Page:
4 Our subsequent analysis will reveal that: m>1, so that a $1 increase in MB leads to an increase in M of more than $1. For this reason, the monetary base is often called high-powered money. m will depend on depositors decisions about holdings of currency and banks decisions about holdings of excess reserves. 2 Deriving the Money Multiplier Recall that in our simple model of multiple deposit creation, we assumed that banks never hold excess reserves and that depositors never hold currency. Now, let s introduce some additional notation that will allow us to relax these assumptions. Let and define C = currency in circulation D = deposits ER = excess reserves, c = C/D = currency ratio = measures how much currency the non-bank public holds e = ER/D = excess reserve ratio = measures how much excess reserves banks hold Next, let so that R = total reserves RR = required reserves ER = excess reserves, R = RR + ER. (1) As in our previous analysis, let r = required reserve ratio so that required reserves can be calculated as RR = r D. (2) 3

5 Now substitute equation (2) into equation (1): Finally, use equation (3) to write R = r D + ER. (3) MB = R + C = r D + ER + C. (4) Before going any further with our derivations, let s ask: what are the implications of equation (4)? Consider 3 examples: Example 1: Let ER =0and C =0.Then(4)becomes MB = r D + ER + C (4) MB = r D D = 1 r MB. Since r<1, 1/r > 1. Hence, this example reveals that a $1 increase in MB that flows into deposits gets multiplied: it leads to a increase in deposits of more than $1, due to the process of multiple deposit creation. Note that in developing our simple model of deposit creation, we were assuming that ER =0and C =0, so that banks never hold excess reserves and depositors never hold currency. So it s not surprising that this first example leads us to exactly the same conclusions as before. But with our more general model we can consider additional examples that depart from our earlier assumptions. Example 2: Let D =0and C =0.Then(4)becomes MB = r D + ER + C (4) ER = MB. Thus, a $1 increase in MB that is held as excess reserves does not get multiplied: excess reserves do not participate in the process of multiple deposit creation, since they are held by banks instead of being lent out. Example 3: Let D =0and ER =0. Then (4) becomes MB = r D + ER + C (4) C = MB. Thus, a $1 increase in MB that is held as currency does not get multiplied: currency does not participate in the process of multiple deposit creation, since it is not deposited. 4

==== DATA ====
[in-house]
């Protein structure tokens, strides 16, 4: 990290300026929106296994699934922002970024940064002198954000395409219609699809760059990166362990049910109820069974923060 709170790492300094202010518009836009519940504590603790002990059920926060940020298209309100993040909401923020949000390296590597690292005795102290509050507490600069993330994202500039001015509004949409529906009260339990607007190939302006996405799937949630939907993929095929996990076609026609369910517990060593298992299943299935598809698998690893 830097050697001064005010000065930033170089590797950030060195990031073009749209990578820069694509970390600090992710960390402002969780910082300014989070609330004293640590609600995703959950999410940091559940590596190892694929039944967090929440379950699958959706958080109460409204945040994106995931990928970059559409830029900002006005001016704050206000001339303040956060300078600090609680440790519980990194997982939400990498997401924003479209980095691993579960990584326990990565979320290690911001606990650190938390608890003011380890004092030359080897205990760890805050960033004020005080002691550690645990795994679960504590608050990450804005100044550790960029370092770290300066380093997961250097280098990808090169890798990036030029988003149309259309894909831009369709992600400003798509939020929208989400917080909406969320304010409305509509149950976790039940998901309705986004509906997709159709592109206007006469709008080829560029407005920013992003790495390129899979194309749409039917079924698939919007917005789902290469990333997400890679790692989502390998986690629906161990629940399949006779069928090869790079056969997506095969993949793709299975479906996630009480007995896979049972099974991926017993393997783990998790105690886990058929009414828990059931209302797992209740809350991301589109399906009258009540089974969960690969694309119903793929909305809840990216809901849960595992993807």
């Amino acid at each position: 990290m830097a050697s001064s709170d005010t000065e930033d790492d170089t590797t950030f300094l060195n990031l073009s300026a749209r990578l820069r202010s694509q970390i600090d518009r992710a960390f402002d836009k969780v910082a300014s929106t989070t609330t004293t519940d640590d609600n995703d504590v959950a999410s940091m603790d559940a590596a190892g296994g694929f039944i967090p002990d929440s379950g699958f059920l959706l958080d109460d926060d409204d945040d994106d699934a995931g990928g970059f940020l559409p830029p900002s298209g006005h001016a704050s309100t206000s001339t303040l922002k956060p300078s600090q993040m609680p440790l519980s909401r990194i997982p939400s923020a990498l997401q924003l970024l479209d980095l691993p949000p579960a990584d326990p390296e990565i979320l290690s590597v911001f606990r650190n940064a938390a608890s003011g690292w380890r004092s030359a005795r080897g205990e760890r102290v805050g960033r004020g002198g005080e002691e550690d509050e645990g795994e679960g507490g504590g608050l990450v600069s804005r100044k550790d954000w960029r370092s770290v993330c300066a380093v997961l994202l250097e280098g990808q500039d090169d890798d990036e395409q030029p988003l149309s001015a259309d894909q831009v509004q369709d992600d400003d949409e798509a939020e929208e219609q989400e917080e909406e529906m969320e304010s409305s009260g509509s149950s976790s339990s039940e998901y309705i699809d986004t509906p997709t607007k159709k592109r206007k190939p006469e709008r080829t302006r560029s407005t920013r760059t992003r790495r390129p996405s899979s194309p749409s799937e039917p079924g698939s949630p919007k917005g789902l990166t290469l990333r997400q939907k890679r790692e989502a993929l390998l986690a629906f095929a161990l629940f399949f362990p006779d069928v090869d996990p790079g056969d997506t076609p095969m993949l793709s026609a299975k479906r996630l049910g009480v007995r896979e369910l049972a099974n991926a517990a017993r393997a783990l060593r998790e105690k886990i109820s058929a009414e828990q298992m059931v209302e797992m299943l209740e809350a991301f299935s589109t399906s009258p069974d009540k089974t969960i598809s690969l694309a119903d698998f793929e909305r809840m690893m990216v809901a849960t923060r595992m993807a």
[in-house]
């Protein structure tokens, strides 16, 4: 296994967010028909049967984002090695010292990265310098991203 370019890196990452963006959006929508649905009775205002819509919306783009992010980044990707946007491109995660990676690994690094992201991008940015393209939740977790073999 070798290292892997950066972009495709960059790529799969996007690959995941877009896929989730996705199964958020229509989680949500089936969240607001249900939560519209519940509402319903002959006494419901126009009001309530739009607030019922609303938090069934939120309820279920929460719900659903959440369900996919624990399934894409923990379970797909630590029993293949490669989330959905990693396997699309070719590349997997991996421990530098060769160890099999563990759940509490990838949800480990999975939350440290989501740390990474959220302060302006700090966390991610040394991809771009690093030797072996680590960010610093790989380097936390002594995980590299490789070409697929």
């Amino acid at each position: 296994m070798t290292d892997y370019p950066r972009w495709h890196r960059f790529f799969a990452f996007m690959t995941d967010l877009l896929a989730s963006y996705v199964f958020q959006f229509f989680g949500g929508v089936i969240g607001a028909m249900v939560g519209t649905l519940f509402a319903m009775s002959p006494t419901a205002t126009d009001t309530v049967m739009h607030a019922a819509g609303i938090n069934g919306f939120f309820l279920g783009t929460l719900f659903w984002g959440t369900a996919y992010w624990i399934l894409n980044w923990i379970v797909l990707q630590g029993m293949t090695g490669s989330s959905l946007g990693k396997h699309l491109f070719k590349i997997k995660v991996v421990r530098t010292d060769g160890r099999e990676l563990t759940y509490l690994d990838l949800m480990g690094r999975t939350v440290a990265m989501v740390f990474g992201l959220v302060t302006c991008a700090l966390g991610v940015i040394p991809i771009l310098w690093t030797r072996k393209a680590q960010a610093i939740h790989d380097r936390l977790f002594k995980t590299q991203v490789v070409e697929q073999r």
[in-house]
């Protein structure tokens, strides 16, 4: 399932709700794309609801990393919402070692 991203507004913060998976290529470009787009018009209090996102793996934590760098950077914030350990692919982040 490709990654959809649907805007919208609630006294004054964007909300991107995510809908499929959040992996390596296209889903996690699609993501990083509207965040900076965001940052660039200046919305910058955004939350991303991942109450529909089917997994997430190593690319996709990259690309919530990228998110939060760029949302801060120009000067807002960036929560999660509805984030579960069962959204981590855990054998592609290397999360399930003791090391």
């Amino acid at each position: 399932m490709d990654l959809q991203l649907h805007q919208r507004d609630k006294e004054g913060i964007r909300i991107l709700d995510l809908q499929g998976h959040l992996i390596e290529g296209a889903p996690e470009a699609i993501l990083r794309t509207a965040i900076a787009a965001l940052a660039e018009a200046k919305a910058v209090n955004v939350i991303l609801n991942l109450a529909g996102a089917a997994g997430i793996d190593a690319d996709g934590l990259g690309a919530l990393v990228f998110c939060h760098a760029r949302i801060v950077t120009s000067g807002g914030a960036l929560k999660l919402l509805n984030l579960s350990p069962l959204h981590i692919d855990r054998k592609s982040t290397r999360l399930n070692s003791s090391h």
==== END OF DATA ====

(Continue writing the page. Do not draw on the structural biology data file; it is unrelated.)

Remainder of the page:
6 Conclusion: While an increase in MB that flows into deposits is multiplied, excess reserves and currency do not participate in the process of multiple deposit creation. To complete our derivation of the money multiplier, let s rewrite equation (4) in terms of the currency and excess reserve ratios: c = C/D or C = c D e = ER/D or ER = e D. Return to equation (4): MB = r D + ER + C (4) MB = r D + e D + c D MB =(r + e + c) D D = 1 MB. (5) r + e + c Now use our definition of the money supply M: Substitute equation (5) into equation (6): or, more simply, M = C + D M = c D + D M =(1+c) D. (6) M = 1+c r + e + c MB M = m D, where now we have a specific expression for the money multiplier m: r + e + c. 5